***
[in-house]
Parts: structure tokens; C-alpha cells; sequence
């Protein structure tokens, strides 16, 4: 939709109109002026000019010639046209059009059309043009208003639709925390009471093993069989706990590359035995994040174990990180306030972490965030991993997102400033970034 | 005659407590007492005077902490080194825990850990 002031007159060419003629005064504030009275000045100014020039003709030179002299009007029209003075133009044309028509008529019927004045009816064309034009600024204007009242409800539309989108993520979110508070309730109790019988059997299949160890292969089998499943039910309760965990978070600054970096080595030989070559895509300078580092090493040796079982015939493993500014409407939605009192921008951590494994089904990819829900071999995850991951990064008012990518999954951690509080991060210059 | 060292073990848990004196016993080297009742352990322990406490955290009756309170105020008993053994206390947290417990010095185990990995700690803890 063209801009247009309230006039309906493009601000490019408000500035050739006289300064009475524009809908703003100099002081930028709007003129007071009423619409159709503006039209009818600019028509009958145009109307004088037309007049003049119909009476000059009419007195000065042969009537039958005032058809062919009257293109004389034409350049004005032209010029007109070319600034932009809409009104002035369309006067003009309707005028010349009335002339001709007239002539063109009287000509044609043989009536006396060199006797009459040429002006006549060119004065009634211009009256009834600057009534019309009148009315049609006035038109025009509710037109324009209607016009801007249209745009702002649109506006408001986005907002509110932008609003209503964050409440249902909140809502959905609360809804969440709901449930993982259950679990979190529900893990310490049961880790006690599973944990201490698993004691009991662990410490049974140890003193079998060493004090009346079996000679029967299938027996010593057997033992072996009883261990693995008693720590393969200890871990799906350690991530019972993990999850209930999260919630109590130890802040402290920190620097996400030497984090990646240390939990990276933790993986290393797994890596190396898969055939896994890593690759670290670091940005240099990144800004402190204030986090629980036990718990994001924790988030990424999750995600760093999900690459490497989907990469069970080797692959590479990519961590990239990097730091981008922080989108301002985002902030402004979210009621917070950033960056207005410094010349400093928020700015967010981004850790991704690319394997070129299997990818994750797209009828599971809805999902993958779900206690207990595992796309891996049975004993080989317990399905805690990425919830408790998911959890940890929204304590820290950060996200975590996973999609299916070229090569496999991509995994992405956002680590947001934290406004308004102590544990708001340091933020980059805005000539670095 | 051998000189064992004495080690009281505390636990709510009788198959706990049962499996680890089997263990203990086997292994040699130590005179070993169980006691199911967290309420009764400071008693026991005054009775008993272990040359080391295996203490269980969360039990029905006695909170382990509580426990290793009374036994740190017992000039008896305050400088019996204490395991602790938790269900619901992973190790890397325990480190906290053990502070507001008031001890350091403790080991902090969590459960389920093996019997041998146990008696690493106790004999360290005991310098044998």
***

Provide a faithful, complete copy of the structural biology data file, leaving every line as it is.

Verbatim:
[in-house]
Parts: structure tokens; C-alpha cells; sequence
């Protein structure tokens, strides 16, 4: 939709109109002026000019010639046209059009059309043009208003639709925390009471093993069989706990590359035995994040174990990180306030972490965030991993997102400033970034 | 005659407590007492005077902490080194825990850990 002031007159060419003629005064504030009275000045100014020039003709030179002299009007029209003075133009044309028509008529019927004045009816064309034009600024204007009242409800539309989108993520979110508070309730109790019988059997299949160890292969089998499943039910309760965990978070600054970096080595030989070559895509300078580092090493040796079982015939493993500014409407939605009192921008951590494994089904990819829900071999995850991951990064008012990518999954951690509080991060210059 | 060292073990848990004196016993080297009742352990322990406490955290009756309170105020008993053994206390947290417990010095185990990995700690803890 063209801009247009309230006039309906493009601000490019408000500035050739006289300064009475524009809908703003100099002081930028709007003129007071009423619409159709503006039209009818600019028509009958145009109307004088037309007049003049119909009476000059009419007195000065042969009537039958005032058809062919009257293109004389034409350049004005032209010029007109070319600034932009809409009104002035369309006067003009309707005028010349009335002339001709007239002539063109009287000509044609043989009536006396060199006797009459040429002006006549060119004065009634211009009256009834600057009534019309009148009315049609006035038109025009509710037109324009209607016009801007249209745009702002649109506006408001986005907002509110932008609003209503964050409440249902909140809502959905609360809804969440709901449930993982259950679990979190529900893990310490049961880790006690599973944990201490698993004691009991662990410490049974140890003193079998060493004090009346079996000679029967299938027996010593057997033992072996009883261990693995008693720590393969200890871990799906350690991530019972993990999850209930999260919630109590130890802040402290920190620097996400030497984090990646240390939990990276933790993986290393797994890596190396898969055939896994890593690759670290670091940005240099990144800004402190204030986090629980036990718990994001924790988030990424999750995600760093999900690459490497989907990469069970080797692959590479990519961590990239990097730091981008922080989108301002985002902030402004979210009621917070950033960056207005410094010349400093928020700015967010981004850790991704690319394997070129299997990818994750797209009828599971809805999902993958779900206690207990595992796309891996049975004993080989317990399905805690990425919830408790998911959890940890929204304590820290950060996200975590996973999609299916070229090569496999991509995994992405956002680590947001934290406004308004102590544990708001340091933020980059805005000539670095 | 051998000189064992004495080690009281505390636990709510009788198959706990049962499996680890089997263990203990086997292994040699130590005179070993169980006691199911967290309420009764400071008693026991005054009775008993272990040359080391295996203490269980969360039990029905006695909170382990509580426990290793009374036994740190017992000039008896305050400088019996204490395991602790938790269900619901992973190790890397325990480190906290053990502070507001008031001890350091403790080991902090969590459960389920093996019997041998146990008696690493106790004999360290005991310098044998």